4) The investment in infrastructure to catch up for the underinvestment historically will cost money, but it would do whether or not we own the Park and at least if we own the Park we can makes sure it is done efficiently, effectively and well. It is our money after all, either way


5) There are ways to pay for both the investment catch-up (the Capex) and the ongoing operating costs (income)


6) These include off the top of my head i) development for sale to generate Capex – as above; ii) development for rent to generate ongoing annual income; iii) grants that are relevant to what we are trying to do here (rural regeneration, youth attraction and upskilling, ecological demonstration settlements, social housing, biodiversity preservation, rural arts, climate resilience, food security, co-operative community energy, etc.); iv) ecovillage and green building educational courses more like CAT does (i.e. not competing with FF new SCIO and based on the ecovillage campus and value already created by us); new interesting forms of income like conferences or festivals (Angsback brings about 7000 guests through in 7 weeks in its summer, all in tents!); more FICS like sustainability courses (my business specializes in senior leaders in this area so that could be an easy and lucrative one to develop), etc. etc. This of course is an entirely different essay and part of the business plan to write!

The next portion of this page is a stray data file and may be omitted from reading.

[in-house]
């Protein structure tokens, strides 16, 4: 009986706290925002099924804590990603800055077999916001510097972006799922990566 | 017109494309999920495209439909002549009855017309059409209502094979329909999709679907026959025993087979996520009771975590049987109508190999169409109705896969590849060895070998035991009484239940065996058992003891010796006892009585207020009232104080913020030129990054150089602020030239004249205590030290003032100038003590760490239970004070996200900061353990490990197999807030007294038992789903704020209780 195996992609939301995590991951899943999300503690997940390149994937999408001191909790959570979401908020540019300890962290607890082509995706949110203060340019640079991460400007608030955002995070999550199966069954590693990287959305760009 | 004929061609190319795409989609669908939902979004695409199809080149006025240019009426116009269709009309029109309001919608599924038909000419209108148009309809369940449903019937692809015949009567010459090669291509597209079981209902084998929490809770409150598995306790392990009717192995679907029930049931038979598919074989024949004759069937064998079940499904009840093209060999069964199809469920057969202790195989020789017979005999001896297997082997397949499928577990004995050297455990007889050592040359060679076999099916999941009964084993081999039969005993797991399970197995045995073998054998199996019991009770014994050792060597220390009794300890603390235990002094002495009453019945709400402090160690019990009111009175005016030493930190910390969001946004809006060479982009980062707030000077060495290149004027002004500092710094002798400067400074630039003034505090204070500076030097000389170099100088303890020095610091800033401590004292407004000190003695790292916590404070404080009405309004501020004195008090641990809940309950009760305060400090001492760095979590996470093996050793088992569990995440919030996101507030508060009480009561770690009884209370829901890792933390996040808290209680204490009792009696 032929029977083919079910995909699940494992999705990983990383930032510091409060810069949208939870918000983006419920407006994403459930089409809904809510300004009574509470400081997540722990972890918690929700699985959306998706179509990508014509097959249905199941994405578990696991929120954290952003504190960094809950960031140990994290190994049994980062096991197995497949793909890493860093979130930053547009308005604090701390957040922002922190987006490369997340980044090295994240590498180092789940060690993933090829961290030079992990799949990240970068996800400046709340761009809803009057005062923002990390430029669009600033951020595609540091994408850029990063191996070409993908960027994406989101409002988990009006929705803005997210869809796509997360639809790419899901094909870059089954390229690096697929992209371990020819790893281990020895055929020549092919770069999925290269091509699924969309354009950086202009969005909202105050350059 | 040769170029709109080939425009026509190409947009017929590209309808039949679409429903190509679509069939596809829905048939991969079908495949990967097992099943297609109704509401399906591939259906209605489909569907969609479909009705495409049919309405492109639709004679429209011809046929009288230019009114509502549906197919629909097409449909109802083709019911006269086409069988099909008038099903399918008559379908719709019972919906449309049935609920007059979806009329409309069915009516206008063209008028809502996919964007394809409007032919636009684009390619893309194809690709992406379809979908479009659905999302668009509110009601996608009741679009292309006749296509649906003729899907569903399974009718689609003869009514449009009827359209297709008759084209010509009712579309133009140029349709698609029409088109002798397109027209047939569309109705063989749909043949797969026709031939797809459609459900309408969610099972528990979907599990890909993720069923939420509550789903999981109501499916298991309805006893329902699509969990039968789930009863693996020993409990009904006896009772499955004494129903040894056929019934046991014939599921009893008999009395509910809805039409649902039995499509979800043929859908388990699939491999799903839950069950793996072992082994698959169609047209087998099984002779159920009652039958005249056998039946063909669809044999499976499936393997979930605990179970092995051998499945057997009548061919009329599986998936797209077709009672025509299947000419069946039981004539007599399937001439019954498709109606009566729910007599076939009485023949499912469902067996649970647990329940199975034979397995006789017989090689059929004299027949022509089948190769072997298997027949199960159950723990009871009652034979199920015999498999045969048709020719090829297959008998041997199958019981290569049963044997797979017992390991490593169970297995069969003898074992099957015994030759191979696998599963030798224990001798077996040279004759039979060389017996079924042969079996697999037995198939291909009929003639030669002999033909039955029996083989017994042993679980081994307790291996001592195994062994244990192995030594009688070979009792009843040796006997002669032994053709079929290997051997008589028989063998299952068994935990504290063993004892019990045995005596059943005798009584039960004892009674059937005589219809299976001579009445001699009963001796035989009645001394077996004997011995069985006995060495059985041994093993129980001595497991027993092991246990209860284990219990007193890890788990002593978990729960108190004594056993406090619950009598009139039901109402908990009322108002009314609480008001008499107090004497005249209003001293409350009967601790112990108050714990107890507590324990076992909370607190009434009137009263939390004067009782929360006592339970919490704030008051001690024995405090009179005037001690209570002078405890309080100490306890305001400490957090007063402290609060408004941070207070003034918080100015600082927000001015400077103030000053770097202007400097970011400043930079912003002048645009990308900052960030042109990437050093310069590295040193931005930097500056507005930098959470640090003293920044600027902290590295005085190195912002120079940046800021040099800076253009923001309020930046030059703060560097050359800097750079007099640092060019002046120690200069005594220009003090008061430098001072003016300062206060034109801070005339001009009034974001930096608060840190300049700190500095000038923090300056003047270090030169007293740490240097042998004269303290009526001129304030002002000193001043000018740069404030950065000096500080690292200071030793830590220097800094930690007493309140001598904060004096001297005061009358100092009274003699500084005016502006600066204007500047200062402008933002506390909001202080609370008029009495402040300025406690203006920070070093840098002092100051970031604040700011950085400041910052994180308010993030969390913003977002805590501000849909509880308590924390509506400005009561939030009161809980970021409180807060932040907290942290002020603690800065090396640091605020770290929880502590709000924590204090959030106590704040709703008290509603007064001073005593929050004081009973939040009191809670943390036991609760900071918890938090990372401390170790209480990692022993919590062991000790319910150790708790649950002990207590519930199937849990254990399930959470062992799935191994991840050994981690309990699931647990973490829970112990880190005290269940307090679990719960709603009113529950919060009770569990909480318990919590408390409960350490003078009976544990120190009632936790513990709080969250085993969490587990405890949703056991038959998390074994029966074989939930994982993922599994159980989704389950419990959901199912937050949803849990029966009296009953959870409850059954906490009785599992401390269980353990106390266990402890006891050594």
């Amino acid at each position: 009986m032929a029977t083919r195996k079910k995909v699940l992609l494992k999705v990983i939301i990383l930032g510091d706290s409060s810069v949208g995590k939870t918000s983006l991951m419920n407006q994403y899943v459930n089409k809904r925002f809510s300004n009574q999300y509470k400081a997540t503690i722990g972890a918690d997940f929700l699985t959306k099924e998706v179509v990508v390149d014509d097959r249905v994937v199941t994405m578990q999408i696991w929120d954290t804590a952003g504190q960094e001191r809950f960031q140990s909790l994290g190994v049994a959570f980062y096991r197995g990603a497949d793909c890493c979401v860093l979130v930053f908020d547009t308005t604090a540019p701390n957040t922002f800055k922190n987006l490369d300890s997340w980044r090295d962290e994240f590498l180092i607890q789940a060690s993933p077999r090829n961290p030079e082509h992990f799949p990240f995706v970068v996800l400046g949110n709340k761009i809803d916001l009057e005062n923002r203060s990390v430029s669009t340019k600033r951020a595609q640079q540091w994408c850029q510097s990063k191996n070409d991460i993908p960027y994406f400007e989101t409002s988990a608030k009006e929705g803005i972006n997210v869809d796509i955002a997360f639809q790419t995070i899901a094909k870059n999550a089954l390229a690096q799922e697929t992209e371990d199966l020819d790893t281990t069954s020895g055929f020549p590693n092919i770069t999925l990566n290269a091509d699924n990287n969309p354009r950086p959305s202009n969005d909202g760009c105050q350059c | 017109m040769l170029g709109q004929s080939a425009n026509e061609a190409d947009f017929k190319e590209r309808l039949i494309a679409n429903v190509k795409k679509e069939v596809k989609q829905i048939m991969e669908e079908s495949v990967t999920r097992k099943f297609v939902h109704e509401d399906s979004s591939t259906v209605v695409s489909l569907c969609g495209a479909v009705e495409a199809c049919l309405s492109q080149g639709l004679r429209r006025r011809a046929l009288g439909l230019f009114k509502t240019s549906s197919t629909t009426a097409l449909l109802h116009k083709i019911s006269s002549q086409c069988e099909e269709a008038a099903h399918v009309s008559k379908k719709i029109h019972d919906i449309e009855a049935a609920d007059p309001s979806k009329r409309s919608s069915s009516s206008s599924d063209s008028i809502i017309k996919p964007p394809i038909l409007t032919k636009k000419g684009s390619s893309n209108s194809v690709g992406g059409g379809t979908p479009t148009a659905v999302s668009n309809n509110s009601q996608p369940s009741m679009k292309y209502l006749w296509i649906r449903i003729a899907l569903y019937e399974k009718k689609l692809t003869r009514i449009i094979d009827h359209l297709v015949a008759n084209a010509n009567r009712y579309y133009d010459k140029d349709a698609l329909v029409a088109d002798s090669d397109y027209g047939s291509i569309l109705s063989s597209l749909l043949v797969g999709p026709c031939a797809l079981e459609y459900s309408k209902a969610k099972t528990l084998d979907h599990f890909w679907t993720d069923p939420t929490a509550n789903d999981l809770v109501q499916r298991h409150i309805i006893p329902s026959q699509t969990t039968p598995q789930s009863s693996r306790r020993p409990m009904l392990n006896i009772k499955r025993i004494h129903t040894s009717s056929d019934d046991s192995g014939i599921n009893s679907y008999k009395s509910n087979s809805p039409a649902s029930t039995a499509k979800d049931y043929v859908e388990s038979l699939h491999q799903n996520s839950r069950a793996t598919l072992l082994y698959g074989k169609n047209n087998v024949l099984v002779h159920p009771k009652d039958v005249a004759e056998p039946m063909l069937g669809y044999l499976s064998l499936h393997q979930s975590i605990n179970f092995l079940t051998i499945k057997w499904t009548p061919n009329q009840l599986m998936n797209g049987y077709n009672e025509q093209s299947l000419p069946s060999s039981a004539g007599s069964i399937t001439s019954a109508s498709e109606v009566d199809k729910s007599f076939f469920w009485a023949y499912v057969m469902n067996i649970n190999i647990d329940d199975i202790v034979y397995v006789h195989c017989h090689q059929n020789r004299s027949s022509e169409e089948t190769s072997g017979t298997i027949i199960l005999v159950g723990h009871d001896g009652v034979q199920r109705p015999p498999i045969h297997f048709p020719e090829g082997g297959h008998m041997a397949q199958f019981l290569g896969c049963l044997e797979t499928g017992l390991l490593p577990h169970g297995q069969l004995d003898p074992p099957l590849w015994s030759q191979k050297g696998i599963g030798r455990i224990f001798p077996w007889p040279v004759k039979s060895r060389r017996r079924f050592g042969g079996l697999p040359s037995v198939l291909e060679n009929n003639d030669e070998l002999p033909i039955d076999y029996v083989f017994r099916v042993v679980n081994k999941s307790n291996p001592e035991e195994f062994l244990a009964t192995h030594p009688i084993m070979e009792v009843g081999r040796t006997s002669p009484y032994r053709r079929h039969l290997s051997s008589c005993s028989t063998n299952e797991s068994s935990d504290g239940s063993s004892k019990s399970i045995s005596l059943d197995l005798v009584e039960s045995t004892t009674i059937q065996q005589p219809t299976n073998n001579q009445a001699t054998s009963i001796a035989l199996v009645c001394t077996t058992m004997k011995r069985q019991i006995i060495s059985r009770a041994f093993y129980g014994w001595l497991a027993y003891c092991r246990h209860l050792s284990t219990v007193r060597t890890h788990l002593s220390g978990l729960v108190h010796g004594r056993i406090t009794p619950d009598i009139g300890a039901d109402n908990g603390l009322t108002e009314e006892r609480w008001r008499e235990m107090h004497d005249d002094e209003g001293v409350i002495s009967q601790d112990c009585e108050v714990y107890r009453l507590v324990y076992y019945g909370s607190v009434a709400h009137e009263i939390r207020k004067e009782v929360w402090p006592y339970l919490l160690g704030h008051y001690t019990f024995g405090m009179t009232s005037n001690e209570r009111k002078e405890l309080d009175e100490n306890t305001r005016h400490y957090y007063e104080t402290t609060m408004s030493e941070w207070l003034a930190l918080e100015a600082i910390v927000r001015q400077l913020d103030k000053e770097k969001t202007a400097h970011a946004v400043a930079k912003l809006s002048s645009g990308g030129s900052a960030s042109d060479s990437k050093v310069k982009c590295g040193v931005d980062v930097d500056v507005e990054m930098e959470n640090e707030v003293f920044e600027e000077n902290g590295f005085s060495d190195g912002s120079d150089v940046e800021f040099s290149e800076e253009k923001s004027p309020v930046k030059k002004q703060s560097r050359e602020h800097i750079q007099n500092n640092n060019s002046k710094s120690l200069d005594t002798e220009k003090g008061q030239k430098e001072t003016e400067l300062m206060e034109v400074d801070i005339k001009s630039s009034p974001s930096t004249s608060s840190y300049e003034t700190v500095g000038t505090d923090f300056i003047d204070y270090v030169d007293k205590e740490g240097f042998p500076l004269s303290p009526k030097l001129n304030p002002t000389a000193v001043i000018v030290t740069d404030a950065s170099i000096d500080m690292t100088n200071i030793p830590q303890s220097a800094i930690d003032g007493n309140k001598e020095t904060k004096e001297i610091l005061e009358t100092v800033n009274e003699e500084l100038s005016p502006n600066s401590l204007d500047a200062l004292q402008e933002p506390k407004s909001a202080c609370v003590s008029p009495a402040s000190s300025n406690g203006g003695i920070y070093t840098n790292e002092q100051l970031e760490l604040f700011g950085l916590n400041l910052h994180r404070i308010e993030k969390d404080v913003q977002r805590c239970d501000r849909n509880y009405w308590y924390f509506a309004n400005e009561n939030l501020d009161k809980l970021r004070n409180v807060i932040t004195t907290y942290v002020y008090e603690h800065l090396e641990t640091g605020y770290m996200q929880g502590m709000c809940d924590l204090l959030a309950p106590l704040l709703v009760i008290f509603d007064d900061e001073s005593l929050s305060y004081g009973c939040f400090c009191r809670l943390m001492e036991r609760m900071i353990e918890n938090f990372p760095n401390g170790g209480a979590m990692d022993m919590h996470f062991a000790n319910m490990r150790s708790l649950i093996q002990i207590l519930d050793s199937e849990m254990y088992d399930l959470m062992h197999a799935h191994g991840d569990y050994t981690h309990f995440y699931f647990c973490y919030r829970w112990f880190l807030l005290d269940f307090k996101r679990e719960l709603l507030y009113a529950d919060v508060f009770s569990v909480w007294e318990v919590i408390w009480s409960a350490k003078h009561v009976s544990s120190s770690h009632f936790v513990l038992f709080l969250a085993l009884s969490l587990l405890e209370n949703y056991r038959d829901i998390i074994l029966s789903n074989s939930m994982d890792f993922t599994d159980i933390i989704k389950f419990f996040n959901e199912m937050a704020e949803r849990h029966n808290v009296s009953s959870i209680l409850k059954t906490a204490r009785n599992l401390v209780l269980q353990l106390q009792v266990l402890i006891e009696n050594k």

7) A good business plan using all the talents and all the data, without organisational affiliations will be helpful for unity and robustness of plan, so it is real and viable, especially on the investment catch up and ongoing costs side. This will need a team, if we could get it cross-org and cross-functional that will help with unity. I have written about this elsewhere.


8) We already have the data for much of that, sitting within THA, NFD and FF because we have been doing this already for years. Terry has said he wants to share that with us, the buyers in a seamless way, because this is a friendly buy out, and Terry and the FF BoT are wanting the community to thrive, the community that they will remain a part of, albeit in reduced and changed form..